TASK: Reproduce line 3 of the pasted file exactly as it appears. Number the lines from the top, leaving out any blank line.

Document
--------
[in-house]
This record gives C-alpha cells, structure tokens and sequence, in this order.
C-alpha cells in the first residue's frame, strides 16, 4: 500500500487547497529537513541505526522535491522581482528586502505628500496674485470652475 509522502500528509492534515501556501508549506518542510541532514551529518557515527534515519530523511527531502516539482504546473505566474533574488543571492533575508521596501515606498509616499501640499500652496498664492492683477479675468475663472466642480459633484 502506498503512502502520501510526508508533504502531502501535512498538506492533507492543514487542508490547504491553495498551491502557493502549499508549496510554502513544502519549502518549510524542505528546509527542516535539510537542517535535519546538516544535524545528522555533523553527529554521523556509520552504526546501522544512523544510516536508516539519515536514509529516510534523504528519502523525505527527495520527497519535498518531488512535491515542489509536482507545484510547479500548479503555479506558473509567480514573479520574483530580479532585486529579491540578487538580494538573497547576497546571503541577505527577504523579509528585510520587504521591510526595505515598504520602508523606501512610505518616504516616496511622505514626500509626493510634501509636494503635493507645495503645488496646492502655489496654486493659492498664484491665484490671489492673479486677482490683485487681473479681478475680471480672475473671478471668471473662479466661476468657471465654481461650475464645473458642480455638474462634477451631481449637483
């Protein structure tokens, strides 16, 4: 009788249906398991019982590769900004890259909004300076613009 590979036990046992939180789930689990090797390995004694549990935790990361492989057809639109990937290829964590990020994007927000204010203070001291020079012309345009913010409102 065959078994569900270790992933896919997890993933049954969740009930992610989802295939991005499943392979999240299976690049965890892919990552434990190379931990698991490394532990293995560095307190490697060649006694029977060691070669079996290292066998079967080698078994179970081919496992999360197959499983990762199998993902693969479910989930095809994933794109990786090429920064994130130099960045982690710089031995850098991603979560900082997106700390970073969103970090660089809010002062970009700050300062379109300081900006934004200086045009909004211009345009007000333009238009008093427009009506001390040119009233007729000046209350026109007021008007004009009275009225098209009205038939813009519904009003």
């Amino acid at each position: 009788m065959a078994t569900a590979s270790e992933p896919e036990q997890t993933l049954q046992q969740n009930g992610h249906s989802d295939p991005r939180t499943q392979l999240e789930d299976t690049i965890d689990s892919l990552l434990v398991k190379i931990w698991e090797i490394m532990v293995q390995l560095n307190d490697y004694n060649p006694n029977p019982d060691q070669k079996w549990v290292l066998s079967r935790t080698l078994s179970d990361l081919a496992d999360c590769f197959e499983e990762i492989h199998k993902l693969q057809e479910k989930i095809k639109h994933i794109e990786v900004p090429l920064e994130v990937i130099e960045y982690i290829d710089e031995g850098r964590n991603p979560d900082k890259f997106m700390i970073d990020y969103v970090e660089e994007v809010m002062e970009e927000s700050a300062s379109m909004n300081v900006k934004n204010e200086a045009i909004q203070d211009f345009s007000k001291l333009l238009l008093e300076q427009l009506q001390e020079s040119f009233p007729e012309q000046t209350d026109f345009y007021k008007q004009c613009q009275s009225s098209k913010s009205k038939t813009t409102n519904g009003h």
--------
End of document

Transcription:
C-alpha cells in the first residue's frame, strides 16, 4: 500500500487547497529537513541505526522535491522581482528586502505628500496674485470652475 509522502500528509492534515501556501508549506518542510541532514551529518557515527534515519530523511527531502516539482504546473505566474533574488543571492533575508521596501515606498509616499501640499500652496498664492492683477479675468475663472466642480459633484 502506498503512502502520501510526508508533504502531502501535512498538506492533507492543514487542508490547504491553495498551491502557493502549499508549496510554502513544502519549502518549510524542505528546509527542516535539510537542517535535519546538516544535524545528522555533523553527529554521523556509520552504526546501522544512523544510516536508516539519515536514509529516510534523504528519502523525505527527495520527497519535498518531488512535491515542489509536482507545484510547479500548479503555479506558473509567480514573479520574483530580479532585486529579491540578487538580494538573497547576497546571503541577505527577504523579509528585510520587504521591510526595505515598504520602508523606501512610505518616504516616496511622505514626500509626493510634501509636494503635493507645495503645488496646492502655489496654486493659492498664484491665484490671489492673479486677482490683485487681473479681478475680471480672475473671478471668471473662479466661476468657471465654481461650475464645473458642480455638474462634477451631481449637483